Obviously the story's about truth and lies, Jeanie says. It's interesting to see where the inconsistencies lay.
Before today's wide release, Jeanie took the film to Edinburgh for screenings. Afterwards, she got e-mails from people asking if the film was also a hoax.
I said 'I can guarantee that it's all real, but there are times when you can't tell if the boys are telling the truth.' For Jeanie, making the film wasn't simply a matter of turning a camera on her subjects and interviewing them. She researched, did some journalistic legwork and tried to confirm what she could about their stories.
It's like being an archaeologist, she says. Especially because it's been commissioned by the BBC, I have to show something that's real. It's non-fiction.
Jeanie liked her subjects, but she felt challenged by them.
I would be lying if I said it wasn't tricky, she says. But sometimes tricky people make the best contributors. They're incredibly compelling on camera.
Jeanie gets a laugh out of what happened next. The film, she says, is about fame's dark consequences - but one consequence of making it is that Silibil and Brains have got back together.
They were completely estranged (during the film); everything was done apart. I toyed with the idea of bringing them back together on film, but I thought it would be like a bad episode of Trisha.
Since then, though, Silibil and Brains have recorded a new album. When Jeanie heard what was happening, she wondered what sort of monster she'd helped create. I thought 'Oh my god, they're back together.' They may get their shot at fame a second time around now.
They're still Silibil and Brains, but they're openly Scottish now. And they're getting attention.
They were in The Sun last week - a two-page story about their new album, Jeanie says.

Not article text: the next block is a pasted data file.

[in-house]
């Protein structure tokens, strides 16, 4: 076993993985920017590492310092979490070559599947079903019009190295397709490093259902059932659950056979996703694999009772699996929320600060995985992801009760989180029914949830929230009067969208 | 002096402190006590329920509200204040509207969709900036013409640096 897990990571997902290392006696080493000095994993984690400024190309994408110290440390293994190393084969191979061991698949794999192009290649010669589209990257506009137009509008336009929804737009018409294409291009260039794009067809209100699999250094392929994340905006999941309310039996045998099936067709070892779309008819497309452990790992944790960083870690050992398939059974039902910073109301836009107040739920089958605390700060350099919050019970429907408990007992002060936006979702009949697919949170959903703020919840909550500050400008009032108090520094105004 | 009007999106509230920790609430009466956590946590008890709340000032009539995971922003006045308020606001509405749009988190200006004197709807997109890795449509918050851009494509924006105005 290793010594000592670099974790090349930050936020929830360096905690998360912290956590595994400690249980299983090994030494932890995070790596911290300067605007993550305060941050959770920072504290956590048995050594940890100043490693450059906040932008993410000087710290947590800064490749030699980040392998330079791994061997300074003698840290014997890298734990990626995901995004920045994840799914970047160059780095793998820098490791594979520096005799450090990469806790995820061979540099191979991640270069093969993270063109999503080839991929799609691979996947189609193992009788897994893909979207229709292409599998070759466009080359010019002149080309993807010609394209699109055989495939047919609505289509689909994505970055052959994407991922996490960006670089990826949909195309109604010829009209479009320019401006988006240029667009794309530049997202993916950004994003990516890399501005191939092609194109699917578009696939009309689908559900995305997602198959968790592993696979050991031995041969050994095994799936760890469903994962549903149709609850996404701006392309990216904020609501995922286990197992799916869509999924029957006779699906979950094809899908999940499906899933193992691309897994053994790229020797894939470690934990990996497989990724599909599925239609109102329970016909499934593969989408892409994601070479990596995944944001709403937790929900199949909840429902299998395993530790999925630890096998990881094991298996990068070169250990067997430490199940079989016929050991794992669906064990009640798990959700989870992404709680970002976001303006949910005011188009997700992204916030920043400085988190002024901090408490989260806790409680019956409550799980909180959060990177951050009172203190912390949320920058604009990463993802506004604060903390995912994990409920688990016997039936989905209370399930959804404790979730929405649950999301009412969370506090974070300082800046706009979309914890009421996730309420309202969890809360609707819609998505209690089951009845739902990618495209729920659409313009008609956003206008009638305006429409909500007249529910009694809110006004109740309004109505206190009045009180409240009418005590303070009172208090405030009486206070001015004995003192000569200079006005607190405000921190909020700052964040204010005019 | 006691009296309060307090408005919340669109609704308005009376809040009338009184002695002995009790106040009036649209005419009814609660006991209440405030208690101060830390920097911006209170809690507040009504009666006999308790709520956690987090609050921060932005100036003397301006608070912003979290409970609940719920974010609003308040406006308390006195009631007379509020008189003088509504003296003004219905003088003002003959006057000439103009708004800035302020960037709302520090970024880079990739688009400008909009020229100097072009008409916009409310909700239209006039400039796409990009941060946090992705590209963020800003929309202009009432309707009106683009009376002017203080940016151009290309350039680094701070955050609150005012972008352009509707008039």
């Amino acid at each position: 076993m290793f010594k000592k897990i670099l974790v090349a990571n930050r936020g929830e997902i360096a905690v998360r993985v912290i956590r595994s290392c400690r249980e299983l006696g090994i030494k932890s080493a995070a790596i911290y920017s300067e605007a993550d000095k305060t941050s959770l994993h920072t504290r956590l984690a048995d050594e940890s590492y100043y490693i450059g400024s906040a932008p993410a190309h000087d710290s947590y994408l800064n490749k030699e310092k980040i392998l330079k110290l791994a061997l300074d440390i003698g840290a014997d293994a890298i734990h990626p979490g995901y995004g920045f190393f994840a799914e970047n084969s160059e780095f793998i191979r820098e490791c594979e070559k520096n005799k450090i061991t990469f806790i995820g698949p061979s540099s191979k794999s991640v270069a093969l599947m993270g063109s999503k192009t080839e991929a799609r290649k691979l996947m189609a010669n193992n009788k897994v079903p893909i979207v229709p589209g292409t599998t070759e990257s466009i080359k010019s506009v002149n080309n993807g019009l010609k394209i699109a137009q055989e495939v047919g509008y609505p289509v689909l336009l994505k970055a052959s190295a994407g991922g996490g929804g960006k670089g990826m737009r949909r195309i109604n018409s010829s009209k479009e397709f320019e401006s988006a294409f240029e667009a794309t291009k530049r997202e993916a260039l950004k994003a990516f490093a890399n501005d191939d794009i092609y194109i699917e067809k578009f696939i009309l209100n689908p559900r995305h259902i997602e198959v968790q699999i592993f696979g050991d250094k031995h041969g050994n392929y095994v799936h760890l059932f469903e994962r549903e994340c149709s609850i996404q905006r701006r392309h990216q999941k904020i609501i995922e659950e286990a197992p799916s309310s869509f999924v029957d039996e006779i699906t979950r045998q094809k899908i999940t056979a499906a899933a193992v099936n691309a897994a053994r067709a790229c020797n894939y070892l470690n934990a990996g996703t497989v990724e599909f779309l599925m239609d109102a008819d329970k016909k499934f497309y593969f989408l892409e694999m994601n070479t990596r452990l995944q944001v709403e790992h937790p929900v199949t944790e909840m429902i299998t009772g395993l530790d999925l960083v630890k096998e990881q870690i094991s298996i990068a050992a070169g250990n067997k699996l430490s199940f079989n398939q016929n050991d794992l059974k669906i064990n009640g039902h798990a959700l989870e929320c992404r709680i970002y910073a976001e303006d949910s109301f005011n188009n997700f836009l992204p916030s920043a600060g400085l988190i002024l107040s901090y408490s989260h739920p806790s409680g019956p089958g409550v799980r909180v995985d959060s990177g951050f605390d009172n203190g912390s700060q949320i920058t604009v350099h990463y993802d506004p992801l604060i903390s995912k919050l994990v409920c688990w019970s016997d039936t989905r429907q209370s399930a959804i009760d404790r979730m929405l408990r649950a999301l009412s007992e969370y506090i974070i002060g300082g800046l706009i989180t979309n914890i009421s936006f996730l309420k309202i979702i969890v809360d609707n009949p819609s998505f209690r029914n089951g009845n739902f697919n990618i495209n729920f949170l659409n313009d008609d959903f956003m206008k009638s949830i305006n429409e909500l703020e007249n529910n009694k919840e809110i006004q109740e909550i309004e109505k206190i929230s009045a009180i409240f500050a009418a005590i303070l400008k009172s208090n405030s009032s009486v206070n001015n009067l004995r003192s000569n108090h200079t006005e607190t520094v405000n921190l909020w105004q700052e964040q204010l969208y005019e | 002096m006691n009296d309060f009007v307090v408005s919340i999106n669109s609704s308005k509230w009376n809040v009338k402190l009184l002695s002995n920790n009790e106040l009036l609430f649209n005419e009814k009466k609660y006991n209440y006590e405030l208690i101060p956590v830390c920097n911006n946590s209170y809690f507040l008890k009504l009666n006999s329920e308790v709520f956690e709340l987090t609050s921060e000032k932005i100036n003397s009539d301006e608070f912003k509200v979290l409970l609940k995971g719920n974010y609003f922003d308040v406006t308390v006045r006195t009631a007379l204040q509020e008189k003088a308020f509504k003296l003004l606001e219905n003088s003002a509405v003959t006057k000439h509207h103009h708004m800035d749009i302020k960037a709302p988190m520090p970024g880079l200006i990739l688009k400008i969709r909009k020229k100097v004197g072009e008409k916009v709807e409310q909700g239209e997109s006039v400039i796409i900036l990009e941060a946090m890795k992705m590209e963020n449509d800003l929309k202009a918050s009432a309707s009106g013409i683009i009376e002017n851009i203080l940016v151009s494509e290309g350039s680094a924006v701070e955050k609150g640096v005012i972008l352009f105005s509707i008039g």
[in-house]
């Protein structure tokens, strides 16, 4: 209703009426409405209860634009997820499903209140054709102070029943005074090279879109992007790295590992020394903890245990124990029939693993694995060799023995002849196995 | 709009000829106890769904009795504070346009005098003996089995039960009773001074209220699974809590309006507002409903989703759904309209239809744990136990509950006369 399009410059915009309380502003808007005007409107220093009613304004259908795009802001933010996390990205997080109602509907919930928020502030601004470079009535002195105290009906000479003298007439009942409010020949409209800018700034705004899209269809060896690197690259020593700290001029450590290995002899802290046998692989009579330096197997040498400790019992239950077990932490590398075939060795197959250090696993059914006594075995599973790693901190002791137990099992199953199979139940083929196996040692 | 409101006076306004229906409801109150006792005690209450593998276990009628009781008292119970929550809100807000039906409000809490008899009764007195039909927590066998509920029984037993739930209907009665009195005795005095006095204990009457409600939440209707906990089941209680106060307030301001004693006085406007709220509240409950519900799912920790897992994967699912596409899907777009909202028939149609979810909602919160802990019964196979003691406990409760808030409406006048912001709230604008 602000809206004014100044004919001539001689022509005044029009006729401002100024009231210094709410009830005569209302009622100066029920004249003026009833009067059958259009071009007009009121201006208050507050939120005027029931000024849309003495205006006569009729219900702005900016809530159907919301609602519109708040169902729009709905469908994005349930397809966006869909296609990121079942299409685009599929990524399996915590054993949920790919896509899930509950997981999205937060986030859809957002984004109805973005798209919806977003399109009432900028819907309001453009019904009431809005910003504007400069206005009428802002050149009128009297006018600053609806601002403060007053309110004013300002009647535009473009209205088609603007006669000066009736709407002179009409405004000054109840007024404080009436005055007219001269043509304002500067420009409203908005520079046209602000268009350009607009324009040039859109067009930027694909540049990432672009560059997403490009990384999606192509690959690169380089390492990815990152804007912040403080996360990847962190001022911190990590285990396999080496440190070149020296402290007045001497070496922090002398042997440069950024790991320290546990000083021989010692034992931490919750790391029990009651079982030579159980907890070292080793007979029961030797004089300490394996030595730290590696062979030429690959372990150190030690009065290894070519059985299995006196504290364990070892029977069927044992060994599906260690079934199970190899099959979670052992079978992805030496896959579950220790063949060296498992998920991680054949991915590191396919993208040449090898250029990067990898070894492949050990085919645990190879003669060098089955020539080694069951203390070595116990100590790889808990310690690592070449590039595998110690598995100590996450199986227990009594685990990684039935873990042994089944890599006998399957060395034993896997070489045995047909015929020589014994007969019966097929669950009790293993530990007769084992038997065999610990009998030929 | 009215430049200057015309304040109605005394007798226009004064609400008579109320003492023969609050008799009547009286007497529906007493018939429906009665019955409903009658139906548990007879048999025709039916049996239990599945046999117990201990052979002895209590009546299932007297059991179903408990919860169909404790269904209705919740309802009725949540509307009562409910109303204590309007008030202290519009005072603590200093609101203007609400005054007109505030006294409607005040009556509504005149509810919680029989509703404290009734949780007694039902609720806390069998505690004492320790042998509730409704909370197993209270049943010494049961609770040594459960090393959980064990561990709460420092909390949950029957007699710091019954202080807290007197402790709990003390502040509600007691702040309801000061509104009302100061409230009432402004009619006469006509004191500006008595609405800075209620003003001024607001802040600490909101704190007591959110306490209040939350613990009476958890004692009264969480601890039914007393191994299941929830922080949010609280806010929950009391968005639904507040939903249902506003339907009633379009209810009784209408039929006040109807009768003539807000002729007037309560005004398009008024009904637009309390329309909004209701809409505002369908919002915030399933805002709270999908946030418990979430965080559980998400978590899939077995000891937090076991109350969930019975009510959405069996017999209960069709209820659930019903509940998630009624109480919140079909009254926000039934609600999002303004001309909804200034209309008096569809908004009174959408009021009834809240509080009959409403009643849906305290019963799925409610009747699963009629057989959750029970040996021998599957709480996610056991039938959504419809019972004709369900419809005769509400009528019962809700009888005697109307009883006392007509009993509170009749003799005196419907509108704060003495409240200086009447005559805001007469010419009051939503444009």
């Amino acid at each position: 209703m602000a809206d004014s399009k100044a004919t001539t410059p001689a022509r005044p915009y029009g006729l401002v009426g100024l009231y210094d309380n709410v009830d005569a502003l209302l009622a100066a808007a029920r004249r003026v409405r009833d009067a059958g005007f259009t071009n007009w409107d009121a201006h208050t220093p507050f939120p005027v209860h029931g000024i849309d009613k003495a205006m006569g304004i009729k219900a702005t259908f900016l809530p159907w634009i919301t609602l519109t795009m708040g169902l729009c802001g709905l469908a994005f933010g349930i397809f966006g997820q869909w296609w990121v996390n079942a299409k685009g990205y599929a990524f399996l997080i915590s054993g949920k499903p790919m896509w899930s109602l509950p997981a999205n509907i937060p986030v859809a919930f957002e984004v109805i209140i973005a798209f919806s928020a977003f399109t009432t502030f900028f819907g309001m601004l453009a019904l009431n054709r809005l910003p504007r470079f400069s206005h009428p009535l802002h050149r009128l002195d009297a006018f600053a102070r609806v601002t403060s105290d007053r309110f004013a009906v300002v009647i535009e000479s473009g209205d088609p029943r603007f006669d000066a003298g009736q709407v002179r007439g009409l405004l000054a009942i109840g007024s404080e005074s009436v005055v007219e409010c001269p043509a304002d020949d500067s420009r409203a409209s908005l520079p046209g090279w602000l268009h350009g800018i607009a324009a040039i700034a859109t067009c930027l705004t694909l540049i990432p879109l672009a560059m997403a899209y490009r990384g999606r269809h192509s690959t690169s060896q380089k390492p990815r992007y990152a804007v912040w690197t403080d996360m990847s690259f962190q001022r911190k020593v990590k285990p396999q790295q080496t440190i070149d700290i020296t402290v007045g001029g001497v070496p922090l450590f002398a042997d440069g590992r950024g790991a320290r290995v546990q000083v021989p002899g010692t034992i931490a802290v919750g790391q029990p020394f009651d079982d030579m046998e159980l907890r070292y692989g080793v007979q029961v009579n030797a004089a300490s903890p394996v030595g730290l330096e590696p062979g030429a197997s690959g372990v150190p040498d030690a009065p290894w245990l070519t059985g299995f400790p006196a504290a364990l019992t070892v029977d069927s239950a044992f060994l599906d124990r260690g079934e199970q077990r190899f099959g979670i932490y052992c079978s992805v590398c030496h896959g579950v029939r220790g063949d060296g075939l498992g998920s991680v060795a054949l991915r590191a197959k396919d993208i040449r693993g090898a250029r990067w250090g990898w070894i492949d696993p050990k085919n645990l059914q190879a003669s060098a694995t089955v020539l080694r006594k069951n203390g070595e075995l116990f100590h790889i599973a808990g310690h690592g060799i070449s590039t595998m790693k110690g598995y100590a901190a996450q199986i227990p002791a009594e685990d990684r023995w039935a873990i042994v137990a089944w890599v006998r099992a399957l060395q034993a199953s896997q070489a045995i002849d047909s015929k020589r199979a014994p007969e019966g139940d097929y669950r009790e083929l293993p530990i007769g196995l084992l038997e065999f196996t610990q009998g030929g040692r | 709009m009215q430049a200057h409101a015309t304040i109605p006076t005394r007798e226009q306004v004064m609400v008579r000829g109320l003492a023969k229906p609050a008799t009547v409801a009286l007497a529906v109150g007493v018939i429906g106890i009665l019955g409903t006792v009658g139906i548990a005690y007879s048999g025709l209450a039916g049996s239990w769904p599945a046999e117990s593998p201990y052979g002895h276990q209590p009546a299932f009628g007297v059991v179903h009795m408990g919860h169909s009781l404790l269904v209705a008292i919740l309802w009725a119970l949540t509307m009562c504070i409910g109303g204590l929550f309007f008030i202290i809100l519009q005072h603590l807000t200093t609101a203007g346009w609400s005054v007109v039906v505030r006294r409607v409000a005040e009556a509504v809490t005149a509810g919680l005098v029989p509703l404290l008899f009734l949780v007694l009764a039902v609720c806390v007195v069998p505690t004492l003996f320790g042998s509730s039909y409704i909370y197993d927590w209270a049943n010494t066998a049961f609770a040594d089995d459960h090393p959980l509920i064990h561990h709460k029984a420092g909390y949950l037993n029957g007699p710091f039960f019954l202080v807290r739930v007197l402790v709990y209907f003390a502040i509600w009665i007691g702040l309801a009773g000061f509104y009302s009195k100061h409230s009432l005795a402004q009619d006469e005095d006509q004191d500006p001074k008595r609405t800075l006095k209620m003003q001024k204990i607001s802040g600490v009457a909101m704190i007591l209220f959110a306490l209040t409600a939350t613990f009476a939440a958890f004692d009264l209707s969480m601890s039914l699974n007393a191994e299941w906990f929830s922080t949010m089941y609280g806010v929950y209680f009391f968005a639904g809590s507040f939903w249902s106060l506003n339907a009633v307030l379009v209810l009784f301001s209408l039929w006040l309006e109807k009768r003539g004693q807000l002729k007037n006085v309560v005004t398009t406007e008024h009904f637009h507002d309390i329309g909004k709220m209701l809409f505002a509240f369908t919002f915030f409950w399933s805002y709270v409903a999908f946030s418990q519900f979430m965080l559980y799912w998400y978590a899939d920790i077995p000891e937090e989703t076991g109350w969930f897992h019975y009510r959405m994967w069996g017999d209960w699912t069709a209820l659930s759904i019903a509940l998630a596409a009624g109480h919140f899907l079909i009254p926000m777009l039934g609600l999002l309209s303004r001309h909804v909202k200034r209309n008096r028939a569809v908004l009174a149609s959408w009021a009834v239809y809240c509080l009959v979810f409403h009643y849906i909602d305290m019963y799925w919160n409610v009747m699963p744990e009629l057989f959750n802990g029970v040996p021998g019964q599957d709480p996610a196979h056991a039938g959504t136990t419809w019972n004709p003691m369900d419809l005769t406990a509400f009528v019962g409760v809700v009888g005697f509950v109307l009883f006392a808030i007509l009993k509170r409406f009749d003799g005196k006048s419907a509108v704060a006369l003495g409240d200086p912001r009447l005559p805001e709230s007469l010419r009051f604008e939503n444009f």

I never thought I would make a film that would be in the tabloids. That's just insane to me.
That won't necessarily hurt the film, either. But for Jeanie, that's secondary to telling a good, conflicted story. It's a tale of a couple young guys who showed up a complacent music industry, and its also a tale of self-mythologising scam artists.
Hopefully, Jeanie says, you'll feel different about them at the end of the film that you did at the beginning.
The Great Hip Hop Hoax is out today. It's screening at the Broadway Cinema; visit broadway.org.uk or call 0115 952 6611.
The dreams of Jeanie NOTTINGHAM fingerprints are all over The Great Hip Hop Hoax.
Jeanie Finlay is based at the Broadway Cinema - which, in addition to showing films, also houses a number of the top people in the city's growing film and media scene.
They've been so supportive of me for years and years and years, Jeanie says of the Broadway. This is very much a made-at-Broadway film.
Roger Knott-Fayle, a man with somewhat legendary status among Notts filmmakers, many of whom he taught - was director of photography. Other Notts people and organisations also played a role.
The film looks set to become the biggest yet for someone gaining a reputation as a top documentary maker. Jeanie's last film, 2011's Sound It Out, told the story of Teesside's last independent music shop and gained wide acclaim. Other films include Goth Cruise (2008), a stereotype-breaking look at goth culture in the US and the UK.
She wants to fly the flag for women in filmmaking, but she has no interest in being pigeonholed. The directors fraternity remains largely just that - a fraternity.
Seven per cent of filmmakers and directors are women, she notes.
I don't make women's films, I make films I'm interested in.
I just try to make something that will make people amused or laugh or cry - elicit a reaction.
Erik Petersen Go online at www.nottinghampost.com to watch our video